The now-bustling Atlantic Avenue area that makes up Downtown Delray Beach was once plagued by urban blight until the late ‘90s, but it’s been on a major upswing in recent years. Efforts by the Delray Beach Community Redevelopment Agency (CRA) have attracted a younger group of permanent residents, created a demand for housing and legitimate eateries, and enticed talented chefs.
Delray is ready for its come-up. Its chefs are clamoring for their street cred. And what better way to gain it than to host an epic throwdown for gastronomic glory?
With weekly bracket battles, inspired by the Esquire Network show Knife Fights
, Chef v. Chef will be held Wednesday nights at 9:30 at Max’s Harvest. Continuing for 15 weeks and open to the public, the $10 entry fee benefits the Naoma Donnelley Haggin Boys and Girls Club
and gets you one complimentary libation.
The first battle of blades was this Wednesday, June 17 between friendly foes, Adam Brown (The Cooper, Palm Beach Gardens) and Ben Burger (Neiman Marcus, Boca Raton).
Max’s Harvest Executive chef, Eric Baker, emceed the first competition, which was judged by South Florida restaurant legend Dennis Max, former Palm Beach Post food editor Jan Davis, and renowned luxury caterer Bill Hanson.
Chefs Brown and Burger once worked side-by-side as executive chef and sous chef at Henry’s
in west Delray—known for its consistent upscale comfort food. Because of that, perhaps, their culinary styles almost mirrored each other.
The three secret ingredients of the night were eggplant varietals from Green Cay Farms (Beatrice, Charming, Rosa Bianca and Nubia); celecornia, A.K.A. sea beans; and wild king salmon from British Columbia.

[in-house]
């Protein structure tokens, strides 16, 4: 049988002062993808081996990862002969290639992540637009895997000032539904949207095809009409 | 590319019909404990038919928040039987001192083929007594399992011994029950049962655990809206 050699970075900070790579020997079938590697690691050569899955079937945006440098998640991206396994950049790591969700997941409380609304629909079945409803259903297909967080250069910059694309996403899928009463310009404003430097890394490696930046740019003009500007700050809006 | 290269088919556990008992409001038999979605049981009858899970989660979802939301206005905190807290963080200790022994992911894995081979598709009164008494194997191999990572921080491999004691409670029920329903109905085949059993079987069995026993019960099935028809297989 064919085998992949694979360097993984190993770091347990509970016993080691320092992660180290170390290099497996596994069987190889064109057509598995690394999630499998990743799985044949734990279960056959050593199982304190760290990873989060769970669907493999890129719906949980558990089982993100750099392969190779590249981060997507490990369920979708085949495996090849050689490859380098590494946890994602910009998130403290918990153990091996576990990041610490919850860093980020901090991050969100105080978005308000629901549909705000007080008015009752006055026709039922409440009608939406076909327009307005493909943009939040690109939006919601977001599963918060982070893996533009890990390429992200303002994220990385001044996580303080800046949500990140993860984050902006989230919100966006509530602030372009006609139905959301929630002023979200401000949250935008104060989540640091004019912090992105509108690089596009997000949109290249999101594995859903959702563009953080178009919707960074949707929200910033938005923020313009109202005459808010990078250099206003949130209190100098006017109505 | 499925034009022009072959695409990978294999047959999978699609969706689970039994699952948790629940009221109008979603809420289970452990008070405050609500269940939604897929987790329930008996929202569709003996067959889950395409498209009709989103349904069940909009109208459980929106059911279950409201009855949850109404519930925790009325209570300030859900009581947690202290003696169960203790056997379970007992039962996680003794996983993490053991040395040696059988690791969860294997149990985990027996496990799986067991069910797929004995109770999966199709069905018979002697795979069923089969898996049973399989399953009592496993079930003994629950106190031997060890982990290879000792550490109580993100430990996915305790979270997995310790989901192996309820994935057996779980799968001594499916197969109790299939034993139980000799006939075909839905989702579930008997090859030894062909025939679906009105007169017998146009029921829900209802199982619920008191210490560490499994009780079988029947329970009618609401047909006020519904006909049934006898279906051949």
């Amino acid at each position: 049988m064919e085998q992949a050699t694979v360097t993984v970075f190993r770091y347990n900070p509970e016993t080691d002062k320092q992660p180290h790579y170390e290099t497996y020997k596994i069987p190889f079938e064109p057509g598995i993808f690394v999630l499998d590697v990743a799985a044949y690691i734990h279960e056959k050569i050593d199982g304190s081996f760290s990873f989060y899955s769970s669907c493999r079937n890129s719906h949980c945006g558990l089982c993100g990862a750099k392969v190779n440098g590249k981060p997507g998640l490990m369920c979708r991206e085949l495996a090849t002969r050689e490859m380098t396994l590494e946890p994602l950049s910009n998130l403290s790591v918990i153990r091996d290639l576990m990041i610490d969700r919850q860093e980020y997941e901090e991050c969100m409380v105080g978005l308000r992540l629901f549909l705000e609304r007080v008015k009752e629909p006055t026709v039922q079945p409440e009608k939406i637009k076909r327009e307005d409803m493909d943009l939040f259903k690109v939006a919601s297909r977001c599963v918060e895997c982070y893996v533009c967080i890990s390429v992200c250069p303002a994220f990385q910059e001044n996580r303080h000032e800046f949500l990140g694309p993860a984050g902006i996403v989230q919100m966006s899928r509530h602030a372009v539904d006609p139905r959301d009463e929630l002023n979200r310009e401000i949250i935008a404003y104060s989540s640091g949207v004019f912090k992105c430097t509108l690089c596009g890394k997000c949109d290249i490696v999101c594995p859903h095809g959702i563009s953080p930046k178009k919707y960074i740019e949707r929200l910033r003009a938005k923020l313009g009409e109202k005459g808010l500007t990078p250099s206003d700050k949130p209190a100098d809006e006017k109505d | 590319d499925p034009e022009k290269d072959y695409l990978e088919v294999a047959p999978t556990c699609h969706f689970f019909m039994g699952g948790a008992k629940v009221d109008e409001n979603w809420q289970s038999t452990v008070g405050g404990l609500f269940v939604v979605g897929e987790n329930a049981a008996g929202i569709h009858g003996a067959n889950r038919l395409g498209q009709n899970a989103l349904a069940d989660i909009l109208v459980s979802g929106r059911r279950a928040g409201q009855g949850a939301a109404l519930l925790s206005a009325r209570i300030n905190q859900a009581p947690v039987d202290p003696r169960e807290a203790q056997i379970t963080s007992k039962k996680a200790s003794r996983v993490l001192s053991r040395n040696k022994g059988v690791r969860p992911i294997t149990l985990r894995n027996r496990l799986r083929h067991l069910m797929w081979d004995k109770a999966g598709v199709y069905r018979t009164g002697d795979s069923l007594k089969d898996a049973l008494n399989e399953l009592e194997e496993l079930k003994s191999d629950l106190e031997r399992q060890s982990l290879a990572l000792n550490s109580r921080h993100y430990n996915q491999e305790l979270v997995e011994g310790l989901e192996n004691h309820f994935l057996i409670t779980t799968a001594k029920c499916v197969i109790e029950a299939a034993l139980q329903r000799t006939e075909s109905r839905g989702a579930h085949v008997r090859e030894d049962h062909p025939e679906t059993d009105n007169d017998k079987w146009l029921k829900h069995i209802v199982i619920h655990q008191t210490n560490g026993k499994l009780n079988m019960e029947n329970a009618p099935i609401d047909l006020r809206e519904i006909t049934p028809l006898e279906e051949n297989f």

The battle commenced with Burger tasked to break down his half of an entire salmon (not an easy feat) and grilling slices of eggplant while Brown started several reductions, including what would become an apple cider and whole grain mustard emulsion.
Interestingly, both chefs chose to do a salmon tartare—Burger opting for the belly portion and Brown choosing the filet. Although Burger’s take on “smoked” salmon tartare—owing the smoky component to smoked mirin, a sweet Japanese wine—on a thick piece of crostini had visual appeal, it was Brown’s use of the sea beans and playfulness in his technique that ultimately won the judges over. Shrimp-studded sorghum (an ancient, gluten-free grain similar to quinoa), eggplant and sea bean “caponata,” and smoked and roasted fingerling potatoes held aloft a perfectly-seared salmon filet.
Tune in next week, when Café Boulud veteran Jimmy Strine goes head-to-head with Hell’s Kitchen
alum Paul Neidermann.
Chef v. Chef will be held Wednesday nights at 9:30 at Max’s Harvest from June 17 through September 30. Admission is $10. Max's Harvest is located at 69 NE Second Ave., Delray Beach. Visit the Facebook event page